How to Say Goodbye When You Really Mean Hello
The teenage girl at the end of the world gathers all of her textbooks, all of them — pre-calc, chemistry, world history — and burns them on the neighbors’ patio. The teenage girl remembers the smell of hamburgers on their grill, the teenage girl remembers their swimming pool laughter.
The teenage girl pours lighter fluid over her textbooks, tries match after stiff paper match till one finally catches, till it burns, till it all burns. The smoke is grey and thin and twists in the air.
Goodbye, the teenage girl thinks, watching the pages curl and brown in the flames. Goodbye, goodbye, goodbye.
At the end of the world, the teenage girl doesn’t leave her house much. She remembers her parents hiding her in her bedroom closet, her parents saying don’t come out, don’t come out. She remembers it was dark in her closet, darker than anything. She remembers how quiet it got, how utterly quiet, she thought utterly, utterly, utterly in the dark and the quiet and there was no sound and no light, until she finally pushed the closet door open and the world was filled with thrush and snap and creak.
The teenage girl was never popular in school, but she ate lunch with the same girls every day. At night, she recites their names like a prayer: Julie pronounced July, McKenna, Amber, McKenzie who liked Mac, Tegan, Cait, Jerica. The teenage girl never utters the syllables of her own name, doesn’t want to crack the world with them.
It is summer now, and night comes late. The sky purples like a bruise with sunset.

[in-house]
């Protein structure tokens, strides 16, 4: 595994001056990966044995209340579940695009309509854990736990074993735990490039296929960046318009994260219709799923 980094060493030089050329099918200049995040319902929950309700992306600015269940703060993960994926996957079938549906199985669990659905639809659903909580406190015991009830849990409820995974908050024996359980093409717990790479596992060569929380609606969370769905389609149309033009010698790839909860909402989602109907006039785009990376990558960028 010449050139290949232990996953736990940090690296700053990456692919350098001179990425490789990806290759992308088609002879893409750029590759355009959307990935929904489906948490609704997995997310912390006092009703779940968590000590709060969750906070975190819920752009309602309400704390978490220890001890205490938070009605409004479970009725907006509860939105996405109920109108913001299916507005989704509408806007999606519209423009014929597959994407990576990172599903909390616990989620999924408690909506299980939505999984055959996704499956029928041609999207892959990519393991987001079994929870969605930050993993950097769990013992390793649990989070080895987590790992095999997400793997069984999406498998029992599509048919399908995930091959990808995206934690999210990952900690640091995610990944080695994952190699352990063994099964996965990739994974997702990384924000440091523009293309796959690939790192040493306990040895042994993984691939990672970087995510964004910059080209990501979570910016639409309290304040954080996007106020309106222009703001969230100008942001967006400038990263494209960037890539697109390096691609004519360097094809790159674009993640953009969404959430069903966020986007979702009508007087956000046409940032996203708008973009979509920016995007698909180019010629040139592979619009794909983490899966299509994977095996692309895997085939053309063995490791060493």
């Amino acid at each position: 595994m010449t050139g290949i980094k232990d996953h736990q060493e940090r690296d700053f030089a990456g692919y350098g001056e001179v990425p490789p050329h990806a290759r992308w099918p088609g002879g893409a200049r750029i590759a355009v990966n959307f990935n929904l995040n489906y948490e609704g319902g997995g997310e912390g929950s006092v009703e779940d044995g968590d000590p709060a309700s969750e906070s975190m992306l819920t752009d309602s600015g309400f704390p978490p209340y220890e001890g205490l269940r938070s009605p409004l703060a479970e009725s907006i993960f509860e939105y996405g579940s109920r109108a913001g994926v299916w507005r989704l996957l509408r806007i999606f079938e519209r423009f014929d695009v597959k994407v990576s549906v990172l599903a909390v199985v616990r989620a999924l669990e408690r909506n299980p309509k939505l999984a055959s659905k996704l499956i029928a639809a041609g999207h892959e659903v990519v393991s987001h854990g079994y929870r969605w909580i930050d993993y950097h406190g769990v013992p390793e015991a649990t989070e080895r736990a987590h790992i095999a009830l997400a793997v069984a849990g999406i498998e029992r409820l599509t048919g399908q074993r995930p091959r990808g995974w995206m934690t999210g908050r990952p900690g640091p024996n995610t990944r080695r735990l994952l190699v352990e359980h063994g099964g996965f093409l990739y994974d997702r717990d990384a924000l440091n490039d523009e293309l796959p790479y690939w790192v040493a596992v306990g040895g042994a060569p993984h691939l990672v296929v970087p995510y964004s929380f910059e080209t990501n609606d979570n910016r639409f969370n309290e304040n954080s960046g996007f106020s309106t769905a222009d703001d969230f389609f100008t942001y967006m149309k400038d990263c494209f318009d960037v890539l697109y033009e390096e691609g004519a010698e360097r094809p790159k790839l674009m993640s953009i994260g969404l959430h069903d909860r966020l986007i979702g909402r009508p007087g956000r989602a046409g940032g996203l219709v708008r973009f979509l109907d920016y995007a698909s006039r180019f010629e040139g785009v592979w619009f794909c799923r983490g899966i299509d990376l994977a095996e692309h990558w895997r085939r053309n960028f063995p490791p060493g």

It is quiet at the end of the world. Most of the time, the teenage girl is quiet too.
Once, the teenage girl went shoplifting at the corner drugstore with Tegan and Mac. She picked out a lipstick she’d never wear, something Empress, cupped it in her hand, dropped it into her sleeve. She did it casually, like it wouldn’t matter if she got caught. Her whiteness would protect her, her small hands, her overnight retainer, her good grades, her hair growing out from a botched bang cut.
The teenage girl dropped the lipstick tube into the kitchen garbage can at home, buried it under orange rind and crumpled napkin.
She wishes now she had kept it.
She could have any lipstick in the world. She would like to have that one.
At night, the teenage girl crawls into her childhood bed, pulls her bedspread up to her chin. There are cans and cans of soup in the kitchen cupboards. There is enough soup for ten teenage girls, there is enough soup for lifetimes. Her parents sensed something was coming; her parents came home with bags and bags of canned soup. The teenage girl eats them cold with drawer-dirty spoons, wipes them off on dishtowels, drops the cans in the outside garbage, like someone might still come and get them, remembers her parents: you like soup, don’t you?
Sometimes, the teenage girl clenches her bedspread in her tightening fists, sometimes she thinks of hamburgers, sometimes she says mama, mama, mama like she is still a little girl.
In the morning, the sun always rises. The empty world is filled with its light. The teenage girl blinks and blinks, remembers the darkness of her closet, utterly, utterly.
The teenage girl goes to the kitchen window, where she can see the neighbors’ back yard. She used to watch them sometimes, wineglasses and beer cans, hamburgers stacked on trays, pool water drip on patio concrete.
When she looks now, all she sees is the rustle and flutter of the wind stirring the hollowed remains of her textbooks. They are ash and wordwisp and charred hardcover spine. The wind tugs and tugs at them.
The teenage girl puts her hand up to the window. The teenage girl says goodbye, goodbye, goodbye.
Cathy Ulrich’s aunt has a swimming pool in her backyard. They sometimes barbecue there. Ulrich’s work has been published in various journals, including CutBank, matchbook and Puerto Del Sol.